Unlike most bike tourers going through the Pamir Highway from Dushanbe, tajikistan to Osh, Kyrgyzstan, Viktor had an alternate route in mind, which would take him across the border at Khorog and into Afghanistan where he would then cycle and climb through some of the most epic scenery he’d ever see: the Wakhan Corridor. From there, when the roads ran out, he told people he was going to go hiking and camping in the mountains, but in actuality, he was going to illegally cross into Pakistan and continue his quest of following the footsteps of Alexander. 

Cycling and hiking in the Wakhan and Hindukush was something he speaks very highly of and he says that the people there were some of the best and most kind he had ever met. Unfortunately for Viktor, by using his method of entering Pakistan, this meant that he never got an entrance stamp and was actually in the country illegally, ultimately leading to his arrest when trying to leave the country via the border crossing in Lahore. Luckily for Viktor, after 4 weeks of hard work on the part of his consul general and the lawyers that the Hungarian government hired for him, he was released, given a proper 1 month visa and can now continue on with his journey. 

Although not something he would recommend others to do, Viktor is not sure if he would have done things differently were he able to do it all over again.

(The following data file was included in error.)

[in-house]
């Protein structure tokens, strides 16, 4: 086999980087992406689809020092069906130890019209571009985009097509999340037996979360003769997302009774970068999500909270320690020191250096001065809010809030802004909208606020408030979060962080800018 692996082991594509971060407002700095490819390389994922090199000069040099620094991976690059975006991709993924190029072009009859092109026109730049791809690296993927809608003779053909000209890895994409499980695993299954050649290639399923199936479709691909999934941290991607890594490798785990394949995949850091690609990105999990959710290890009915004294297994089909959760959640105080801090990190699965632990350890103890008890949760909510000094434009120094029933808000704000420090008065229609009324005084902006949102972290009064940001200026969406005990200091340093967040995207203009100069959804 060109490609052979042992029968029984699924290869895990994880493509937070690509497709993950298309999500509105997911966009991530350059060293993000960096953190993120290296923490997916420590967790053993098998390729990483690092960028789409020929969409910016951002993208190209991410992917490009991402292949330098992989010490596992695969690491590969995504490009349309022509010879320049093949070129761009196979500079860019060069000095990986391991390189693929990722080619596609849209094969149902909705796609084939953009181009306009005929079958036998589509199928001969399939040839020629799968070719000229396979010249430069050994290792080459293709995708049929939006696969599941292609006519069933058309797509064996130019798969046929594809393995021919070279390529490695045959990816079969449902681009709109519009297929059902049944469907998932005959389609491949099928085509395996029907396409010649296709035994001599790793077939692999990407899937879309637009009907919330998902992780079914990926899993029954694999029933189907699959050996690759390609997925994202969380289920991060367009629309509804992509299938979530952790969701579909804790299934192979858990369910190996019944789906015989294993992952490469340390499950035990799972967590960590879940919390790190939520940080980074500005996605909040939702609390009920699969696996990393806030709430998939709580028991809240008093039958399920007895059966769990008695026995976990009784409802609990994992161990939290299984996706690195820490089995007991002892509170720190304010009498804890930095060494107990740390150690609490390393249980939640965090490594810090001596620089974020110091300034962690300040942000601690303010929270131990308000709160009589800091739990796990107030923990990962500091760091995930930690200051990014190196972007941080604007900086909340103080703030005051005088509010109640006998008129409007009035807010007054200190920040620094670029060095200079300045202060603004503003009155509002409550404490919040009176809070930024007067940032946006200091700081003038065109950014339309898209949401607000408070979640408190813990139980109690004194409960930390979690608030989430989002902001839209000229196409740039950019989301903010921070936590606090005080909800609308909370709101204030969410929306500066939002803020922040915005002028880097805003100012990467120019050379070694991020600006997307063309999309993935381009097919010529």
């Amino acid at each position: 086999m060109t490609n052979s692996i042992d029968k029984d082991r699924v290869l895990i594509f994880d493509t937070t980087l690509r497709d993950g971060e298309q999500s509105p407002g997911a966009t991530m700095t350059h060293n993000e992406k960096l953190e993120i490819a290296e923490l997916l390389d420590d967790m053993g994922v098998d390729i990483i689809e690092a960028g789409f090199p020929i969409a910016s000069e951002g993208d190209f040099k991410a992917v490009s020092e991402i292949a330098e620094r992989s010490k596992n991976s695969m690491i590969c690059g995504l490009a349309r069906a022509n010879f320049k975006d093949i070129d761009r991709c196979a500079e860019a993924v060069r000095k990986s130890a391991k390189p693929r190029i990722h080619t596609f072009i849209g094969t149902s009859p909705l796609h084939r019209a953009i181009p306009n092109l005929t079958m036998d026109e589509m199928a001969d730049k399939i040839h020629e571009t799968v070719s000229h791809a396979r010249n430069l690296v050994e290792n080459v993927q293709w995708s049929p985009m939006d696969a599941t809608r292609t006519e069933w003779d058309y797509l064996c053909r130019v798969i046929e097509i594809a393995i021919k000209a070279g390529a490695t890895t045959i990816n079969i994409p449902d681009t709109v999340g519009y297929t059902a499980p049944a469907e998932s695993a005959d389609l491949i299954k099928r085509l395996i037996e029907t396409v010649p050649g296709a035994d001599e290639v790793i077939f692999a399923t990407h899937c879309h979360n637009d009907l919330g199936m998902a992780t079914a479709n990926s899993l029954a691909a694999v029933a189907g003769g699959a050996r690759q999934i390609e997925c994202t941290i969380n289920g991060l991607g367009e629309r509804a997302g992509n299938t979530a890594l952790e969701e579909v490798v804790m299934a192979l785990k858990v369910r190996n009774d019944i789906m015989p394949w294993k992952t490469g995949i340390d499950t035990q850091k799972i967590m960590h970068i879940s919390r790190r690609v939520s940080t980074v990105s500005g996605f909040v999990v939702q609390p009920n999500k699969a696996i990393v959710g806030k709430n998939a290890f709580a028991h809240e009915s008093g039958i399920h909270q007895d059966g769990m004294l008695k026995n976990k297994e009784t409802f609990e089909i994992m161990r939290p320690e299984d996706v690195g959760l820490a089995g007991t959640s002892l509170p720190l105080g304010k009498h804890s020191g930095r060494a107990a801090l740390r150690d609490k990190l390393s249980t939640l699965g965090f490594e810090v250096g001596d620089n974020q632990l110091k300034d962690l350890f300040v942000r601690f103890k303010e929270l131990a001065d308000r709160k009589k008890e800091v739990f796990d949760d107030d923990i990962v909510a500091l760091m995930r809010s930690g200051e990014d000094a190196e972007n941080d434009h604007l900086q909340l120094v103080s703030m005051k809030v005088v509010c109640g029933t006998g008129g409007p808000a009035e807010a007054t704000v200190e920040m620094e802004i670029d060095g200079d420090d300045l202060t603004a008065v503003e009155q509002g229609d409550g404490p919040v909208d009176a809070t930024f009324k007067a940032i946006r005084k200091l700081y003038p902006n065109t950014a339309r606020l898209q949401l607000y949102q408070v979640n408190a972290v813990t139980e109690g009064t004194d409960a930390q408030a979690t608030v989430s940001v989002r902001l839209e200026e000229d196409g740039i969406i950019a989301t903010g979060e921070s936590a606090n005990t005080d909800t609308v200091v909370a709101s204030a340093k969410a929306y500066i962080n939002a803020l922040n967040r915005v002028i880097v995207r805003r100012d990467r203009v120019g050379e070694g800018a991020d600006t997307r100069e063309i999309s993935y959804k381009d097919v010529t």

Cheers Viktor and thanks for the story.
Keep on pedalling.

Chris

Follow Viktor on his adventures at: 

Show Notes

~ 01 min       Intro to Episode 24 with Viktor Zicho and all about him
~ 4m 30s      Motivation for bike tour to India
~ 08 min       Viktor’s recumbent bike and all about it
~ 19 min       Cost of the tour and sponsorships
~ 21 min       Talking about the tour, how different Turkey is from Europe, and his route through Turkey
~ 27 min       Riding through Iraqi Kurdistan
~ 34 min       The terrible highway experiences riding from Kermanshah to Tehran, Iran
~ 42 min       Becoming famous in Tehran and cycling Chalus Road to the Caspian Sea
~ 52 min       Central Asia: 2 weeks in Khorog, Tajikistan, cycling into Afghanistan and through the Wakhan Corridor
~ 1h 3m        Illegally crossing into Pakistan & Tips for cycling in Afghanistan and Pakistan
~ 1h 11m      The people of Northern Pakistan and being hosted by a Prince
~ 1h 16m      Most amazing part of the trip
~ 1h 21m      What parts of his bike needed fixing after finishing the Hindukush
~ 1h 24m      Temporary goodbye
~ 1h 25m      Catch-up call after he gets out of prison
~ 1h 28m      What it’s like in a Pakistani prison and getting saved by his government
~ 1h 32m      Conclusions and next time on Bike Tour Adventures

About the Author
Traveller. Cyclist. Expat. Over 15 years experience living abroad in six different countries. I've travelled to over 40+ countries and met countless travellers, cyclists, and other expats. As a passionate cyclist I've had opportunities to bike tour in some truly amazing places. While definitely not an expert at bike touring, I'm passionate about sharing bike touring stories and helping others learn hacks, tricks, and techniques to improve their touring experience. I look forward to you joining me on this journey of learning about and becoming a better bike tourist.